TFIMR Sleep Related Infant Deaths 2004-2008 Definitions Sleep Related Death – There is no “official” definition TFIMR: A sleep related death is when an infant was put to bed either alone, or co-bedding and subsequently died during sleep and either asphyxia, SIDS or no other cause of death was found. Other Sleep Related Definitions Sudden and unexpected infant deaths that occur during sleep, including SIDS, suffocation, asphyxia, entrapment, and undetermined. R Moon, MD, George Washington University Less than 1 year, No specific medical cause (except SIDS), no specific unrelated injuries (ie fire), the remainder are asphyxia, SIDS, undetermined and unknown injury and undetermined and unknown medical causes, and cases where it is undetermined if medical or injury. M Wholf, RN, MPH, Ohio Dept of Health Sudden unexplained infant death (SUID) applies to the death of an infant less than one year of age, in which investigation, autopsy, medical history review and appropriate laboratory testing fails to identify a specific cause of death. SUID includes cases that meet the definition of Sudden Infant Death Syndrome. H Krous, MD, Children’s Hospital San Diego, CA
TFIMR Sleep Related Infant Deaths 2004-2008 Definitions con’t Co-sleeping – This has been used different ways and may mean sharing the same sleep surface or sharing the same room. TFIMR has used this term to mean co-bedding. Co-bedding – Sharing the same sleep surface. SIDS-Sudden Infant Death Syndrome, ICD 10, R95 The sudden and unexpected death of an infant less than 1 year of age for which no exact cause of death can be determined Undetermined – ICD 10, R99, Other ill-defined and other unspecified causes of mortality Asphyxia – ICD 10, W75 Accidental suffocation and strangulation in bed, W83 Other specified threats to breathing (if it meets the other sleep-related criteria) Prone – Lying with the front or face downward Petechial hemorrhages - subcutaneous hemorrhage occurring in very small spots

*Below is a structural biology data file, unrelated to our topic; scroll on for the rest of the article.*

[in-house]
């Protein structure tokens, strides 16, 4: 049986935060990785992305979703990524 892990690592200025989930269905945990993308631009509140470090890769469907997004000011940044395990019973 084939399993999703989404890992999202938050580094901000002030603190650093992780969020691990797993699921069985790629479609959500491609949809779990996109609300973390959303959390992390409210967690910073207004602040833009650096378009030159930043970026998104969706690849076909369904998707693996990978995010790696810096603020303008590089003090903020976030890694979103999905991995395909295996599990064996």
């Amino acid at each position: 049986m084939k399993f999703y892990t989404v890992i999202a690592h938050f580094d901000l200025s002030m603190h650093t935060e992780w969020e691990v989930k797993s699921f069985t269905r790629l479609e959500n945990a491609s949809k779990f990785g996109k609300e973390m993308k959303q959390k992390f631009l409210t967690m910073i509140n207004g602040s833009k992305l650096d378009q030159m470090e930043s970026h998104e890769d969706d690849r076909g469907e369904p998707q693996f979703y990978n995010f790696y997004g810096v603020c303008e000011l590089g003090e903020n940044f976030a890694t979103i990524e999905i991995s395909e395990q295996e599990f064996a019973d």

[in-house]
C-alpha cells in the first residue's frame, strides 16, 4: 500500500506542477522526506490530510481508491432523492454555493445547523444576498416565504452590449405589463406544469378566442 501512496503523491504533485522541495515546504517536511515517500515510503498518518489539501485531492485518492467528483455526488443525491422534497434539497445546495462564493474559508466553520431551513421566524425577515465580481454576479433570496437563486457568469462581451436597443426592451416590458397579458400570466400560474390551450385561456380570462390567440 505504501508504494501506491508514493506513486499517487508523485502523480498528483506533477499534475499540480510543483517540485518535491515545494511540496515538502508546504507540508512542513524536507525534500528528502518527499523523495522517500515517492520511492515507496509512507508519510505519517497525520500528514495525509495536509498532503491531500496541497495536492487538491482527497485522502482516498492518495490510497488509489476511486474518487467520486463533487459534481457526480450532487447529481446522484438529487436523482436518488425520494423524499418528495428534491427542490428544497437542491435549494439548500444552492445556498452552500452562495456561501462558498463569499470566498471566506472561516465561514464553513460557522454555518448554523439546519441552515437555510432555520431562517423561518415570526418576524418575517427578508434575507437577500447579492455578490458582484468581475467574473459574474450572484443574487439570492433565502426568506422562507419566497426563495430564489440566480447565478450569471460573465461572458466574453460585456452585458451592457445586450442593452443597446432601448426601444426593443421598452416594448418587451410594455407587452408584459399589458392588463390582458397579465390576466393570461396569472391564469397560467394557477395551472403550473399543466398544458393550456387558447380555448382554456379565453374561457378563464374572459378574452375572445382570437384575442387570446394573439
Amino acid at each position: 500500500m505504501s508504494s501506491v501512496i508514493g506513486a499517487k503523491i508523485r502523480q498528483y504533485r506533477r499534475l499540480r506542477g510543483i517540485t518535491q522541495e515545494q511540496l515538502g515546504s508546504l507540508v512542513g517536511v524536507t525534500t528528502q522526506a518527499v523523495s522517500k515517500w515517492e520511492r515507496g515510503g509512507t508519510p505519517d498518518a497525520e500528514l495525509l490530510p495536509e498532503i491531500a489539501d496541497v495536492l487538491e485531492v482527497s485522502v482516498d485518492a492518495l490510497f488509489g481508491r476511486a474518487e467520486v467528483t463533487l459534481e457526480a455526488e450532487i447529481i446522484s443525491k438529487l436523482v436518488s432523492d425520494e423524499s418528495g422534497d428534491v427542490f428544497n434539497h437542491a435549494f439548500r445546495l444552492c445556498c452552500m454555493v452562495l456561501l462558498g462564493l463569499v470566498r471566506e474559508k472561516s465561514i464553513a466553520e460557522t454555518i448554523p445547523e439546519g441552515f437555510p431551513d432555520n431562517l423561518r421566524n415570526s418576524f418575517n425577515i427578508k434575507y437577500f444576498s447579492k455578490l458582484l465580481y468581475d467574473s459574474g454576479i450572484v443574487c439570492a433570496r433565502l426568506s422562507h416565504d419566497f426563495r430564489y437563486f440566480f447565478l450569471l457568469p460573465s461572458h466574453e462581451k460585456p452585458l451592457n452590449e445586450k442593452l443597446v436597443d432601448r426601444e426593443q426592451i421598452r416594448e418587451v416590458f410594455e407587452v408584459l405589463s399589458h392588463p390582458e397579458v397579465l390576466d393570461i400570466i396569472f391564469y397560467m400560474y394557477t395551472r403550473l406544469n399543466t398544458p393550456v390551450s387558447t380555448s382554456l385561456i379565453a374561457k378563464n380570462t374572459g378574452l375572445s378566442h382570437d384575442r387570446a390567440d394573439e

TFIMR Sleep Related Infant Deaths 2004-2008 Risk Factors Modifiable Risk Factors Placed to sleep on their stomachs (Mayo Clinic, CDC) or sides (CDC) Born to mothers who smoke or use drugs (Mayo Clinic, CDC) Exposed to environmental tobacco smoke (Mayo Clinic, CDC) Overheated (Mayo Clinic, CDC) Babies born to mothers who had no or late PNC (CDC) Babies who are placed to sleep on soft surfaces or in an environment containing fluffy and loose bedding (CDC) Co-bedding, sharing the sleep surface with someone else Non-Modifiable Risk Factors Male (Mayo Clinic) Between 1 month and 6 months of age (Mayo Clinic) Premature or LBW (Mayo Clinic, CDC) Black, Native American or Alaskan (Mayo Clinic) Born during the fall or winter months (Mayo Clinic) Recently recovered from an upper respiratory infection (Mayo Clinic) Siblings of a baby who died of SIDS (Mayo Clinic) Babies born to mothers <20 yrs old at their first pregnancy (CDC) Listed by modifiable/non-modifiable risk factor by TFIMR
TFIMR Sleep Related Infant Deaths 2004-2008 Most of the infants that died never went home from the hospital. Of infants that were healthy enough to be released from the hospital, 57.4% died from sleep related causes. Of the infant deaths reviewed from 2004 -2008, only 101 (29.3%) infants were discharged to home. Of the infants discharged to home 58 (57.4%) died from sleep related causes.